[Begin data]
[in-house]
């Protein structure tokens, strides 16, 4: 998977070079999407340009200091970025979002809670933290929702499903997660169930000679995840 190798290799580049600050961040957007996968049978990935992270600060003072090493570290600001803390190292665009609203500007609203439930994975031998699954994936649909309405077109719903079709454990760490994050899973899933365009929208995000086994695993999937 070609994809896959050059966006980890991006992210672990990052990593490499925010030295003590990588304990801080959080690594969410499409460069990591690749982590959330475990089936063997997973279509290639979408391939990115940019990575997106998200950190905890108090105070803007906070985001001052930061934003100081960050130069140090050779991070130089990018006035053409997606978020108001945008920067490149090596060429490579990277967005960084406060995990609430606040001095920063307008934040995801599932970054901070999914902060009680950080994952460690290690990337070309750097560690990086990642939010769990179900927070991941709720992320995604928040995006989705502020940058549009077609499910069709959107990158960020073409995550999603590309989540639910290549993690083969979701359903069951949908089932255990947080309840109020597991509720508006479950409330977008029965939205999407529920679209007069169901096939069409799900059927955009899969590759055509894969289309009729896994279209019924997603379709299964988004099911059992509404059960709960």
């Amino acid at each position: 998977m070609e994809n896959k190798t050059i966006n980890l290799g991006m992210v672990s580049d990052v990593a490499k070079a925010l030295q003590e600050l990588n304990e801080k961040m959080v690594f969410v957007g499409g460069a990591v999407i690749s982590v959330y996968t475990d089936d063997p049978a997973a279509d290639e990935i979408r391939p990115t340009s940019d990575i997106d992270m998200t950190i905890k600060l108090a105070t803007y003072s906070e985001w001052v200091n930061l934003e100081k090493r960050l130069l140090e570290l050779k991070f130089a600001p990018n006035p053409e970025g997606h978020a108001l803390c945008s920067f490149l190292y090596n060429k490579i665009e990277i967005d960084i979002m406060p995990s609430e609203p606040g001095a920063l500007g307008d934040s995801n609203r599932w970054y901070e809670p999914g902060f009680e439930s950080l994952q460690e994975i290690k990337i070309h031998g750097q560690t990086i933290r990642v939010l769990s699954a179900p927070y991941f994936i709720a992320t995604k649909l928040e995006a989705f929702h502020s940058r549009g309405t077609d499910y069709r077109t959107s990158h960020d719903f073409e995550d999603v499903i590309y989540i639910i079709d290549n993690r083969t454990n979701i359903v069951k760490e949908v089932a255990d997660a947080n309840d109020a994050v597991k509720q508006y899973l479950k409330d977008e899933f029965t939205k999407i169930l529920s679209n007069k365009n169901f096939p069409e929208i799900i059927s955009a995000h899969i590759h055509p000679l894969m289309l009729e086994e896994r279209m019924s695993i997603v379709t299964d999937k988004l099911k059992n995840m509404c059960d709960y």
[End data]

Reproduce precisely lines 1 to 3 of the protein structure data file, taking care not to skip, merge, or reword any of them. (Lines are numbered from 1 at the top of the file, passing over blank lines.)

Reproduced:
[in-house]
């Protein structure tokens, strides 16, 4: 998977070079999407340009200091970025979002809670933290929702499903997660169930000679995840 190798290799580049600050961040957007996968049978990935992270600060003072090493570290600001803390190292665009609203500007609203439930994975031998699954994936649909309405077109719903079709454990760490994050899973899933365009929208995000086994695993999937 070609994809896959050059966006980890991006992210672990990052990593490499925010030295003590990588304990801080959080690594969410499409460069990591690749982590959330475990089936063997997973279509290639979408391939990115940019990575997106998200950190905890108090105070803007906070985001001052930061934003100081960050130069140090050779991070130089990018006035053409997606978020108001945008920067490149090596060429490579990277967005960084406060995990609430606040001095920063307008934040995801599932970054901070999914902060009680950080994952460690290690990337070309750097560690990086990642939010769990179900927070991941709720992320995604928040995006989705502020940058549009077609499910069709959107990158960020073409995550999603590309989540639910290549993690083969979701359903069951949908089932255990947080309840109020597991509720508006479950409330977008029965939205999407529920679209007069169901096939069409799900059927955009899969590759055509894969289309009729896994279209019924997603379709299964988004099911059992509404059960709960």
């Amino acid at each position: 998977m070609e994809n896959k190798t050059i966006n980890l290799g991006m992210v672990s580049d990052v990593a490499k070079a925010l030295q003590e600050l990588n304990e801080k961040m959080v690594f969410v957007g499409g460069a990591v999407i690749s982590v959330y996968t475990d089936d063997p049978a997973a279509d290639e990935i979408r391939p990115t340009s940019d990575i997106d992270m998200t950190i905890k600060l108090a105070t803007y003072s906070e985001w001052v200091n930061l934003e100081k090493r960050l130069l140090e570290l050779k991070f130089a600001p990018n006035p053409e970025g997606h978020a108001l803390c945008s920067f490149l190292y090596n060429k490579i665009e990277i967005d960084i979002m406060p995990s609430e609203p606040g001095a920063l500007g307008d934040s995801n609203r599932w970054y901070e809670p999914g902060f009680e439930s950080l994952q460690e994975i290690k990337i070309h031998g750097q560690t990086i933290r990642v939010l769990s699954a179900p927070y991941f994936i709720a992320t995604k649909l928040e995006a989705f929702h502020s940058r549009g309405t077609d499910y069709r077109t959107s990158h960020d719903f073409e995550d999603v499903i590309y989540i639910i079709d290549n993690r083969t454990n979701i359903v069951k760490e949908v089932a255990d997660a947080n309840d109020a994050v597991k509720q508006y899973l479950k409330d977008e899933f029965t939205k999407i169930l529920s679209n007069k365009n169901f096939p069409e929208i799900i059927s955009a995000h899969i590759h055509p000679l894969m289309l009729e086994e896994r279209m019924s695993i997603v379709t299964d999937k988004l099911k059992n995840m509404c059960d709960y």